I’m sure he can speak English, but I have to use my French; I got a degree in it, for crying out loud. But I’m so nervous. It’s forty degrees Fahrenheit outside but I’m sweating bullets in here because I’m about to converse with a real French person for the first time in many years. I hope nothing comes out of my nose.

I give him my order. He understands. I exhale. Then he grabs a paper cup, a black marker and looks at me.

Prenom?” he asks.

Ok, I got this. He’s asking for my first name.

“Cathy,” I say. He stares at me blankly. Then I remember, I’ve got to drop the “th” sound because the French don’t understand that sound.

“Cah-ty,” I say, trying to make it sound French.

He still doesn’t understand.

OK, now what do I do? In my college French class, I was always “Catherine” so I blurt out that name, dropping the “th” and rolling the “r” with a percussive flare. He smiles and nods while scribbling “Catherine” on my Starbucks cup, and I feel like I’ve changed into someone else.

In Paris, I’m Catherine.


The amoeba in Paris

I know I don’t look French.

I have a little button nose, a pale, round face from my Welsh ancestry, and it’s impossible for my wrists to fall backwards in that sophisticated gesture like French girls do, usually with a cigarette. My wrists are tight, my legs are solid and I usually hunch my shoulders when I get scared.

how to walk past a sidewalk cafe

how to walk past a sidewalk cafe

Although I’m in a fashion mecca, I don’t carry a designer purse or wear fine jewelry. I want nothing that calls attention to myself. I see no point in it.

Women who walk along in Paris, wearing all their precious baubles are saying, “Hey, I have nice jewelry. You could shove me into this picturesque alleyway, hit me over the head with your empty wallet, and take this bounty for yourself.”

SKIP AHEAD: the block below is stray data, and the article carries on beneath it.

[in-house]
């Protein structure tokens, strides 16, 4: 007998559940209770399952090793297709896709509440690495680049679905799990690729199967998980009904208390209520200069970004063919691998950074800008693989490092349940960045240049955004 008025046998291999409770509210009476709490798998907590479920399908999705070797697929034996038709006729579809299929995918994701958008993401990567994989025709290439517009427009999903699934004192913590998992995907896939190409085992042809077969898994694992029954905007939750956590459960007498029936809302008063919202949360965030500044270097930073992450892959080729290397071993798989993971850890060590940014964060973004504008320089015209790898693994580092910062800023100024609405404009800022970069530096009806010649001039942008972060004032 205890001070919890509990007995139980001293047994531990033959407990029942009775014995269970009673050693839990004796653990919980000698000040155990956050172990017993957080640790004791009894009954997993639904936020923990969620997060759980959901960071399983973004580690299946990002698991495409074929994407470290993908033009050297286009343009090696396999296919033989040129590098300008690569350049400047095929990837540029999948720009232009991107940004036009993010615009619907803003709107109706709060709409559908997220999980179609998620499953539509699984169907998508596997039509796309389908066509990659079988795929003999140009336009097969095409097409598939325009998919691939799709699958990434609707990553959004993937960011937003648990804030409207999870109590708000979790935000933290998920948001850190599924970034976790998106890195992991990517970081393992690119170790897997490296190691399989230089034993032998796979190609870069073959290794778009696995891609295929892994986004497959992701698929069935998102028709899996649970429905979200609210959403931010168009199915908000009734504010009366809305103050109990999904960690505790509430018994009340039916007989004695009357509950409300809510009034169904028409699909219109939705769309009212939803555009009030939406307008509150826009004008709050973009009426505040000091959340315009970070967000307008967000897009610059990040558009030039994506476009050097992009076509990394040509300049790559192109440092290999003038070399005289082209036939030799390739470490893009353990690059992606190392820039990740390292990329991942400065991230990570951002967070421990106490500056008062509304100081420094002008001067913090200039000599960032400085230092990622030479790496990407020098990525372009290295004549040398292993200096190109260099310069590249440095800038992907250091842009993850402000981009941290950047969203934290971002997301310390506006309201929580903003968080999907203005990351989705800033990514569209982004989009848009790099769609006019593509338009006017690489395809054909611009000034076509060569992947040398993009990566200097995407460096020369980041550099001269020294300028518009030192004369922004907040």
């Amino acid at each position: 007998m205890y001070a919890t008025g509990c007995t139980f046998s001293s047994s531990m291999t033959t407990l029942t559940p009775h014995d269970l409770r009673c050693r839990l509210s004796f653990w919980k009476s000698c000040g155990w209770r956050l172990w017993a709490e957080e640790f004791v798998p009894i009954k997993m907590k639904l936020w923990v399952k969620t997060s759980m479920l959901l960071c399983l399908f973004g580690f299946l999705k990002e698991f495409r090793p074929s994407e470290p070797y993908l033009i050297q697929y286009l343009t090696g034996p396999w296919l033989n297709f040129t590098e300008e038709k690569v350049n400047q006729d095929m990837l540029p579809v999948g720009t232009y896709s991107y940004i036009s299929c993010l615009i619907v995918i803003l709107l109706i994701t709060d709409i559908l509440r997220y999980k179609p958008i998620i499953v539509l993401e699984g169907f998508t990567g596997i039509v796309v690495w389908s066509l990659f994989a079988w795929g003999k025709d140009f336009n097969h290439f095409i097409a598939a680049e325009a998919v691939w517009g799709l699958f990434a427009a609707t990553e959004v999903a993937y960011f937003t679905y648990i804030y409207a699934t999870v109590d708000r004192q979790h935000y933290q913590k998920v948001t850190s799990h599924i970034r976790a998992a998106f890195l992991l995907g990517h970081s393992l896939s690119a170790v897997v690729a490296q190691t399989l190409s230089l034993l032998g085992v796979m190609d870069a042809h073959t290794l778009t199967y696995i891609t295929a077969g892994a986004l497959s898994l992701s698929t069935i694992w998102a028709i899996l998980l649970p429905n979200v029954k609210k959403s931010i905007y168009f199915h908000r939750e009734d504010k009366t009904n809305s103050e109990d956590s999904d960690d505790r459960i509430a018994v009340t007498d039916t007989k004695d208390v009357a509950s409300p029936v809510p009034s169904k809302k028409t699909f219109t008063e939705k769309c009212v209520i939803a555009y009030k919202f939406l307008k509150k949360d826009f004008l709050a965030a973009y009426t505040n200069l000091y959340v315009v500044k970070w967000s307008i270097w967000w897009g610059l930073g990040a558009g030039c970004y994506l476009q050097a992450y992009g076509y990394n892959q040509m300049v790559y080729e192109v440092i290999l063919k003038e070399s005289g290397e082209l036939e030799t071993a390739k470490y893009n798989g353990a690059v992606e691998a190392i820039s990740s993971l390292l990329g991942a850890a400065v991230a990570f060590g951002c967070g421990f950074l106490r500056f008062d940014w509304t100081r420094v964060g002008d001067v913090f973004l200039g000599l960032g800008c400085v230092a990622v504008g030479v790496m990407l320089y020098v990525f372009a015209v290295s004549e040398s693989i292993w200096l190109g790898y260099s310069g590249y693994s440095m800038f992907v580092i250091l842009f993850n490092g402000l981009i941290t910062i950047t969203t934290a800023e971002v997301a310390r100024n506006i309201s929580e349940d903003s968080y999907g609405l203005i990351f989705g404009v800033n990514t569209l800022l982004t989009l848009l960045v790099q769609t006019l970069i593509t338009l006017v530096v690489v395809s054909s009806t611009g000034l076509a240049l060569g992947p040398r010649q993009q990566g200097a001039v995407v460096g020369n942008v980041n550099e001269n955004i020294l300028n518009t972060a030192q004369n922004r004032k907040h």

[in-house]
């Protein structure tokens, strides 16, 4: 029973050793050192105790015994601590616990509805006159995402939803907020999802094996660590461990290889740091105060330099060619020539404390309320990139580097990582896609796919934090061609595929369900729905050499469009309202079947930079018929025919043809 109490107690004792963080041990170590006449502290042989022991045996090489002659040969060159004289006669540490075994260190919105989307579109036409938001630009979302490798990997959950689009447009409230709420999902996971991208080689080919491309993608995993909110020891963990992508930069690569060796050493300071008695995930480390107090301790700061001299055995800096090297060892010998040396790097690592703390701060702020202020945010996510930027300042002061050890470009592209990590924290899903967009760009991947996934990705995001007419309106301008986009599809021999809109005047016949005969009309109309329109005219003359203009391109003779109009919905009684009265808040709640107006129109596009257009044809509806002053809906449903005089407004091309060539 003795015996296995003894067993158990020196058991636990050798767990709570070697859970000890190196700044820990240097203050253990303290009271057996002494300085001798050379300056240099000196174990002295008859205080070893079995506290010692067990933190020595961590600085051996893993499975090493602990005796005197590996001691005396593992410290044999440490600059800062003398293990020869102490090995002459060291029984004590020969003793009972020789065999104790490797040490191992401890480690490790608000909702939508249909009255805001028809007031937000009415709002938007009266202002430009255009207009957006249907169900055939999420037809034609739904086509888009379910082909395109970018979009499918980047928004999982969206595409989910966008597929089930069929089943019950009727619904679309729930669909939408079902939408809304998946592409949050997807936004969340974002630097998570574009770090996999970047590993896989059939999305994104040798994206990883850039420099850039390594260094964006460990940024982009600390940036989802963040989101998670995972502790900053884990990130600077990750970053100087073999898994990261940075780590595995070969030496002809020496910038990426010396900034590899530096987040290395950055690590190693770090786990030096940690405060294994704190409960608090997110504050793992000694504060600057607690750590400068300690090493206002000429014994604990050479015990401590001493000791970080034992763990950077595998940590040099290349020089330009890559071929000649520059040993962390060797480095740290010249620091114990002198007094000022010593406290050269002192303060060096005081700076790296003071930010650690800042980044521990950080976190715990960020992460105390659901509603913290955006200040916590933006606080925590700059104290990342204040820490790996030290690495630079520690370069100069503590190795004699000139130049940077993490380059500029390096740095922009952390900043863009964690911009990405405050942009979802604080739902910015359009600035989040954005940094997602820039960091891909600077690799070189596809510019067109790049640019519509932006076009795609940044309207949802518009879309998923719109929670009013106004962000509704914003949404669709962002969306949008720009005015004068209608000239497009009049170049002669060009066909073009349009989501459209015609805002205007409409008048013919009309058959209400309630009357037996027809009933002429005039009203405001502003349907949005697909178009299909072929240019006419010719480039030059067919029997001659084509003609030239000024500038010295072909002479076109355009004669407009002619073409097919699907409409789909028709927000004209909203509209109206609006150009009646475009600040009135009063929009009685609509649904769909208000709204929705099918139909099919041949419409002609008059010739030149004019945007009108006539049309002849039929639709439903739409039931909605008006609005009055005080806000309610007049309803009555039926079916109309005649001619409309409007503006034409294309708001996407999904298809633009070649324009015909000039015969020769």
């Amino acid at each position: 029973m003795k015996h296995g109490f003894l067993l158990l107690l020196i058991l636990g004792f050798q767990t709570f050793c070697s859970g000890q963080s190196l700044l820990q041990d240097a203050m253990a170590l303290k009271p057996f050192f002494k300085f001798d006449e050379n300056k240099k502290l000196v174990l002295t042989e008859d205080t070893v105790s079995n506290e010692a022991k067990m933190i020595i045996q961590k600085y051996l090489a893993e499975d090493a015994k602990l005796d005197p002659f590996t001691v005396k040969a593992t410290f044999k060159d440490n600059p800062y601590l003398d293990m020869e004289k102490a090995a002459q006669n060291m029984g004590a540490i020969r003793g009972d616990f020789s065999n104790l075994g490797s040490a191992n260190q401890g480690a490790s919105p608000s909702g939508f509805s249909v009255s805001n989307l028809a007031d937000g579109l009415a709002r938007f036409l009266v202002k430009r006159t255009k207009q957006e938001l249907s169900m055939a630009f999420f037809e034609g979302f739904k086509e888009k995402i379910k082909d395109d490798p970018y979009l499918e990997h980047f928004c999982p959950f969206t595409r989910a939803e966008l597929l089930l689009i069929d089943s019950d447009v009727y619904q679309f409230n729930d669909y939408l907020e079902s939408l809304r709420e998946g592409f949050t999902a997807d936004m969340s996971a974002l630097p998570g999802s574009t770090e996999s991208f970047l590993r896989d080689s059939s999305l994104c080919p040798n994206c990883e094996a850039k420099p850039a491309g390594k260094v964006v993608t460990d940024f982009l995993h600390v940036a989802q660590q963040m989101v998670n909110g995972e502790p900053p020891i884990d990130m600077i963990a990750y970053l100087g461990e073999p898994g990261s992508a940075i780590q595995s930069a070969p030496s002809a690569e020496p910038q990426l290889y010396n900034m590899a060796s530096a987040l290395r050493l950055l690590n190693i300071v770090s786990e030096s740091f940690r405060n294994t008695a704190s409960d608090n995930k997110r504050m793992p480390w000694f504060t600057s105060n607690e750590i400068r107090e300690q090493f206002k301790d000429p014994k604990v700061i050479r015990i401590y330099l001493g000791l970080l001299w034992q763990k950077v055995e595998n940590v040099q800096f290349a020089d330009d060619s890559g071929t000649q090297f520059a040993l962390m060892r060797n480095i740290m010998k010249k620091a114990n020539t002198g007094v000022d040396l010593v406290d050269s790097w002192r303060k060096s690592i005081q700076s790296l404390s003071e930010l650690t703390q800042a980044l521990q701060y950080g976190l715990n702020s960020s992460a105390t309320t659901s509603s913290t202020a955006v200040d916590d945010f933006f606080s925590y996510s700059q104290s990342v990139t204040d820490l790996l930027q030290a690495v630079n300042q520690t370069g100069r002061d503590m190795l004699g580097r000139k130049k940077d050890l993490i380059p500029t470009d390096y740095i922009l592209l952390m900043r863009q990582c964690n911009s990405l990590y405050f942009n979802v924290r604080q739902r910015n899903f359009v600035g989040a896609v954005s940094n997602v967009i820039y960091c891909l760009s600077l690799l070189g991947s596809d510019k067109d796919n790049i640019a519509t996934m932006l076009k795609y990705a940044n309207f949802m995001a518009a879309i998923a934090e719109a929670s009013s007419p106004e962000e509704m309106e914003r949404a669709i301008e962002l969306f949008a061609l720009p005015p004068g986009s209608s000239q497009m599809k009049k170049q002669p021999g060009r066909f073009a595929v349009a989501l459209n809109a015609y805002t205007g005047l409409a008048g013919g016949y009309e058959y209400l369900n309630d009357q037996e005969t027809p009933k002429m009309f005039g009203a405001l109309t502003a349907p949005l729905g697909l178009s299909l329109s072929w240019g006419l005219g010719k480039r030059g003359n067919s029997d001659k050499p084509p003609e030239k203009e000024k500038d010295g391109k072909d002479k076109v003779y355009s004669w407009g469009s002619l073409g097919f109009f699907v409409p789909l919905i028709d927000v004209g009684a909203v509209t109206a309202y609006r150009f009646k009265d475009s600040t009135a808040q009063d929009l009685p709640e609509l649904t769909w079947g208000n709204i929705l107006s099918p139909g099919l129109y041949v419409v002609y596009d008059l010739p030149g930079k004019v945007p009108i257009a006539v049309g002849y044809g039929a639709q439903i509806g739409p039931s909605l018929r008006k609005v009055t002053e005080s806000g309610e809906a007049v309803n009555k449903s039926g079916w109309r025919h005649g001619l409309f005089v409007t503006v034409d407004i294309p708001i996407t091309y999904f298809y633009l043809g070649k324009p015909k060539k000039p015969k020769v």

I don’t mean to say there are thieves everywhere in Paris but I don’t want to mislead anyone—I just want to look clean and middle-class.

I pass a café. The sidewalk tables are packed with beautiful people. When I look at them, I see they are staring back at me and smoking in a very existential way—dragging and spewing smoke while squinting, like in the movies. Why are they looking at me? Are they attracted to my cleanliness?

I walk past more cafes. More eyes. More staring. I thought I could disappear into the crowd here. But then, I understand. People-watching is the sole occupation of anyone who sits at a sidewalk café.

Yes, there’s a bit of conversation going on, some drinking, and some smoking, but basically, a street in Paris is the runway; I am the reluctant model. This is the microscope; I am the amoeba.


French lesson

I keep walking. There are a million shops here on rue Saint Antoine in the Marais district: clothes and shoe stores, dry cleaners, cafes, bookstores, two bakeries, Chinese take-aways, a wine shop, and a cheese shop. There’s even a foie gras shop.

Past the church, rue St Antoine has three busy east-bound lanes of traffic.  On the south side of the street, next to the shops, a granite-paved lane doesn’t have any markings. No curbs. It looks like a pedestrian walkway. Well, it isn’t. A truck comes barreling right up behind me. I could easily get killed here.

It seems like everyone is out shopping today. I jump into the stream of humanity and go, keeping pace with the crowd. I try to walk with confidence like I know where I’m headed, although I don’t know where I’m headed.

I walk past a fish market with a case filled with huge, pink fish lying on mounds of ice, their glassy eyeballs staring in that dazed “why me?” look. I stop and check the prices. I can never eat here.